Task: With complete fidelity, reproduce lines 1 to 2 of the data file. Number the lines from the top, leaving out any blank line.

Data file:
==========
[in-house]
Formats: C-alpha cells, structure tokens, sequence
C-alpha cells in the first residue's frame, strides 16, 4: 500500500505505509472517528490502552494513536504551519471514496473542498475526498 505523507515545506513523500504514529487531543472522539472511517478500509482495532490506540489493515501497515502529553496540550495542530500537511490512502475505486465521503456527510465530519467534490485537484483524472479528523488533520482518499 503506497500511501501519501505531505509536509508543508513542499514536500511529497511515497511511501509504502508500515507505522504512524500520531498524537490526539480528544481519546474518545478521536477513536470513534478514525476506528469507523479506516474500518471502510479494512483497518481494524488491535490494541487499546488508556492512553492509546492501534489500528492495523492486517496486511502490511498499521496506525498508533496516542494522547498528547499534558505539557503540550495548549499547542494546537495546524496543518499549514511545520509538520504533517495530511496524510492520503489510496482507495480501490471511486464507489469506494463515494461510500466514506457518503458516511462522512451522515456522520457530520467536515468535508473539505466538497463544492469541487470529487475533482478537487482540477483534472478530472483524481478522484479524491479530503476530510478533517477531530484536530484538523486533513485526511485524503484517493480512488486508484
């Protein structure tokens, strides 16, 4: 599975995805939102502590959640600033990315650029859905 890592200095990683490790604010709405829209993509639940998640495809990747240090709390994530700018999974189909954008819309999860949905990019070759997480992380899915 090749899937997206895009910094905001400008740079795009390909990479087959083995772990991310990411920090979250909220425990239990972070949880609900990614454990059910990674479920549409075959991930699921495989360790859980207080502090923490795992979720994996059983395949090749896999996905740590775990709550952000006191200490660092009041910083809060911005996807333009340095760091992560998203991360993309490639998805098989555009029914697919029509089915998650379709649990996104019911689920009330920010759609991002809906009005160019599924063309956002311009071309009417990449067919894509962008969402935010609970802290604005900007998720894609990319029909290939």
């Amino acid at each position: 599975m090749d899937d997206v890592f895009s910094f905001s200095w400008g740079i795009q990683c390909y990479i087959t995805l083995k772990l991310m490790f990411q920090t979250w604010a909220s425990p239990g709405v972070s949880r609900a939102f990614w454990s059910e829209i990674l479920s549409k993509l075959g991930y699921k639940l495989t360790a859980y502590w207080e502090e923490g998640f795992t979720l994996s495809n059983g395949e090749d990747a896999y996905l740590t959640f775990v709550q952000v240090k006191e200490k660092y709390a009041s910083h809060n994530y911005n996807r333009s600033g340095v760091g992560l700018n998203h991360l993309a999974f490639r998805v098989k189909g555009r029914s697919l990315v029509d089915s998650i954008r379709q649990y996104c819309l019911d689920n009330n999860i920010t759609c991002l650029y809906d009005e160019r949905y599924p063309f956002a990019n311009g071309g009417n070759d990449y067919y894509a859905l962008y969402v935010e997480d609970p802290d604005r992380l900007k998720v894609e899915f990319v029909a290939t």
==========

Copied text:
[in-house]
Formats: C-alpha cells, structure tokens, sequence